Kolton Lee

From Wikipedia, the free encyclopedia
Jump to: navigation, search

Kolton Lee is a British film director, crime novelist and former journalist and Editor of The Voice.

Life and career[edit]

His parents came from the Caribbean island of Montserrat. They met in London in the 1950s. When the couple split, their two children were sent to a Surrey-based children's home, Reedham School. Lee was seven when he arrived there and remained there until he was 16. At Reedham, Lee discovered a talent for basketball. He went on to represent his county and his country at levels under-17 and U-19 and became a full, senior international player when he turned 20. He combined his playing with attending Borough Road College, part of London University, to study English Literature.

A serious knee injury cut his basketball career short. He started working as a journalist freelancing for a variety of sports publications, he found a full-time job as a sports journalist for The Voice and later became the magazines editor.[1]

From there he left to join the News on Sunday, the radical, left-wing Sunday tabloid. In joining the news team as its News Editor, Kolton became the first black British to be made the News Editor of a national newspaper. After six months the newspaper went bankrupt and Lee joined the BBC as a documentary researcher.

He later attended National Film and Television School. Upon graduating he working as a writer and/or director on a number of television programs, including a stint at Crucial Films, the production company owned by Lenny Henry.[1]

In 1998 he moved to New York City, where he lived for four years. While there he made his first independent short drama, American Mod. While living in New York, Lee wrote and performed his first play, An Evening with Michael Jordan, at the National Black Theatre of Harlem.

He arrived back in London in 2002 and promptly founded the Film and Television production company Prophet Pictures. Through Prophet Pictures, Lee has written, directed and produced his first feature film Cherps, winner of a Screen Nation Independent Spirit Film Award. His short film Blood was bought by MTV North America. Kolton's second feature film, Freestyle,[2] was a youth romance with a basketball back drop.[3][4]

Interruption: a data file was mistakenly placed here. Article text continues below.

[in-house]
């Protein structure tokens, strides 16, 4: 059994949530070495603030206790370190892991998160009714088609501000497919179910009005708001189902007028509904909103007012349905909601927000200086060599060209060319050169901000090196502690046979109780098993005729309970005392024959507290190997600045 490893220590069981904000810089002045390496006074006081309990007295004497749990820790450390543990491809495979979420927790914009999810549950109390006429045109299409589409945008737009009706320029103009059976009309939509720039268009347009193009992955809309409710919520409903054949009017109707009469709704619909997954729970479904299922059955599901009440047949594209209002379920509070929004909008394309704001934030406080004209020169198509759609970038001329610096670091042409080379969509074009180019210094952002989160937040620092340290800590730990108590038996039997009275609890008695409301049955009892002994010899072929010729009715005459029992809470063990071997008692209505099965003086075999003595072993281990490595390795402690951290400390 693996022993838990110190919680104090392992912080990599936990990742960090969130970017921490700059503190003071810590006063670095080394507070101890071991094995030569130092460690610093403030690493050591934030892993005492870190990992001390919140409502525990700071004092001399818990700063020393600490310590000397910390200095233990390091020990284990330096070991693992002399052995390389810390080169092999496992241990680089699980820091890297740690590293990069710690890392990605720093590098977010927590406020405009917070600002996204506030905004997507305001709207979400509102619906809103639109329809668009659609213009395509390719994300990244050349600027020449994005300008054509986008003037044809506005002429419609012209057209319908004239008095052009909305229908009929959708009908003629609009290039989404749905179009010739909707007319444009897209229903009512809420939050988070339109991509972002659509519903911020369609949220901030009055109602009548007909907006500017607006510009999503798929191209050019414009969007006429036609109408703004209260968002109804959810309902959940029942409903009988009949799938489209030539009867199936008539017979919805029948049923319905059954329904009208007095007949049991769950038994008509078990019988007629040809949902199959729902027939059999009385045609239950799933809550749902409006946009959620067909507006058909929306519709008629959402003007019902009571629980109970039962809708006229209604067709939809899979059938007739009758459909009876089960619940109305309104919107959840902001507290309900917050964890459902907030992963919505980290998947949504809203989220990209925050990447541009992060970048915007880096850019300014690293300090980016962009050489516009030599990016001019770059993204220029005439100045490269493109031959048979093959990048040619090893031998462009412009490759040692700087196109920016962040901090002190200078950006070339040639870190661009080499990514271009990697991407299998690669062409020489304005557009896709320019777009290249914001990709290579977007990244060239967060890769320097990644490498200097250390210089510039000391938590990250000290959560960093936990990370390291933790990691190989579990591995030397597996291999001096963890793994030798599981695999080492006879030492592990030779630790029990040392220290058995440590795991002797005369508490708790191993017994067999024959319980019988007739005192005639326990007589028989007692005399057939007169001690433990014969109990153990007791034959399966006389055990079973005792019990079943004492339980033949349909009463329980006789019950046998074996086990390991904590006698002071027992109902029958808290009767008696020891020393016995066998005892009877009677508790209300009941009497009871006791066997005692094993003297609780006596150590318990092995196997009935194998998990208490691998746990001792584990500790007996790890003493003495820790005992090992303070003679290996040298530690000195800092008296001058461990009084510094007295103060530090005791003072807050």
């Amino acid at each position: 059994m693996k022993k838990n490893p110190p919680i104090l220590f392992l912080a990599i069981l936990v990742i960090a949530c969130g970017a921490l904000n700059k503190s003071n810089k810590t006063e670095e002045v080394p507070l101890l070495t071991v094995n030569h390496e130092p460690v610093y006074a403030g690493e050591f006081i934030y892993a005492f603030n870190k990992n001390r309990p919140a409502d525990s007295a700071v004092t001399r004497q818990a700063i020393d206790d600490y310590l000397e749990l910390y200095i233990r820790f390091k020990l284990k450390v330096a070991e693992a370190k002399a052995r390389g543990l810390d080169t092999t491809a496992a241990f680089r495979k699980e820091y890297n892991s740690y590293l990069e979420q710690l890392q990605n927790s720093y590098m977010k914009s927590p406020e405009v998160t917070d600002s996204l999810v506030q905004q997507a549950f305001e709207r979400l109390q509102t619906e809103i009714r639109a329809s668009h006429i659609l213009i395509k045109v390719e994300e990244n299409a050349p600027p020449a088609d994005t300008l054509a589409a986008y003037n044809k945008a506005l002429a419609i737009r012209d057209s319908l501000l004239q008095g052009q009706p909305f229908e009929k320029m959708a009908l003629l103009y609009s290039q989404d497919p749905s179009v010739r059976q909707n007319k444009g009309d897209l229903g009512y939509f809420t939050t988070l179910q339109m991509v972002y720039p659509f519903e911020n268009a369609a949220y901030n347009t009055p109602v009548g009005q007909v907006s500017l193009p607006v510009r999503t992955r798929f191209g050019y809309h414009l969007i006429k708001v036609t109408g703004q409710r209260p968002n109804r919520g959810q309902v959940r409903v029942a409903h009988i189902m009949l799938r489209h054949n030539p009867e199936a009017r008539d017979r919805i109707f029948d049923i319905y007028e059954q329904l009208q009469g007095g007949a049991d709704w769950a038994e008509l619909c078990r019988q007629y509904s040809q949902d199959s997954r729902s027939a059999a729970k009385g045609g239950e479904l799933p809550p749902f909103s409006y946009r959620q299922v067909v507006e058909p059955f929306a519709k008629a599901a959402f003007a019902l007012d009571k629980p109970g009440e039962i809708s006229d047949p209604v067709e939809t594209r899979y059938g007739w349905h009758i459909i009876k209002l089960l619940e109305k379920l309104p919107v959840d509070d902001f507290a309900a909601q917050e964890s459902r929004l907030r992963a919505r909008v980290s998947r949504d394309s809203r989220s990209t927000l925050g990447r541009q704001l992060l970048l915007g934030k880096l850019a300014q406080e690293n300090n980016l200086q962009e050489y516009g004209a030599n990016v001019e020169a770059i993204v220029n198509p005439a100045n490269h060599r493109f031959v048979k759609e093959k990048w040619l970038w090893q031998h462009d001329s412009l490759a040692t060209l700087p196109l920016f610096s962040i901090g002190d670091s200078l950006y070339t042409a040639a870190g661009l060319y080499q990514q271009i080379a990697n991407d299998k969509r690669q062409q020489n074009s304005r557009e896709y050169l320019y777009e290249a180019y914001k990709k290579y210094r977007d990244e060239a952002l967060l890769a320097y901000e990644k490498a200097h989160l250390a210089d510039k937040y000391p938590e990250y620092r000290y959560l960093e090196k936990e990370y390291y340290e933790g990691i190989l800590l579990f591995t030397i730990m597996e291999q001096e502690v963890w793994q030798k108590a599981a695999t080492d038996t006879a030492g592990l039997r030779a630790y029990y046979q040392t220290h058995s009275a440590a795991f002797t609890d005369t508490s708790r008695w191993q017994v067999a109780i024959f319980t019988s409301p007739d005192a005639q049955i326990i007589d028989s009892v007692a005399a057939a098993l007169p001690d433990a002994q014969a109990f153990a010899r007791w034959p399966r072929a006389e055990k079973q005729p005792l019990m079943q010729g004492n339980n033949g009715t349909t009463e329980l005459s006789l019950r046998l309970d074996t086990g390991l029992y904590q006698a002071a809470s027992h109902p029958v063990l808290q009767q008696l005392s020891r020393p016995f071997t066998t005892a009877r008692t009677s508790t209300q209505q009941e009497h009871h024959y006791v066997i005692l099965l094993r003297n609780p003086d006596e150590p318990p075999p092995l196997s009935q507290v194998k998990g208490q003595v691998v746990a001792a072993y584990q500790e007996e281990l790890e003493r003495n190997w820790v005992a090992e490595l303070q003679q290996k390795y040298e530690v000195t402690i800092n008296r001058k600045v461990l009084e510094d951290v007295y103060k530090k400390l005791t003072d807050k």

Kolton's first novel, the contemporary crime thriller The Last Card, received positive reviews in The Guardian[5] and The Observer, he is currently preparing a follow-up for his publisher. Lee's second novel is about a sports psychologist who gets embroiled in dodgy dealings in a tennis camp for young stars.[6]


  • Freestyle (2010)
  • Blood (2005)
  • Cherps (2005)
  • American Mod (2002)


  • The Last Card (2007)


  1. ^ a b "Kolton Lee". ItzCaribbean.com. Retrieved 2011-05-18. 
  2. ^ "Screen Talk: Drawing in talent – Features, Films". The Independent. London. 2009-01-30. Retrieved 2011-05-18. 
  3. ^ Philip French (2010-02-28). "Freestyle | Film Review | Film | The Observer". The Guardian. London. Retrieved 2011-05-18. 
  4. ^ Steve Rose (2010-02-27). "This week's new cinema reviews | Film". The Guardian. London. Retrieved 2011-05-18. 
  5. ^ Laura Wilson (2007-08-17). "Crime: Aug 18 | Books". The Guardian. London. Retrieved 2011-05-18. 
  6. ^ "Kolton Lee". The Susijn Agency Ltd. Retrieved 2011-05-18. 

External links[edit]

See also[edit]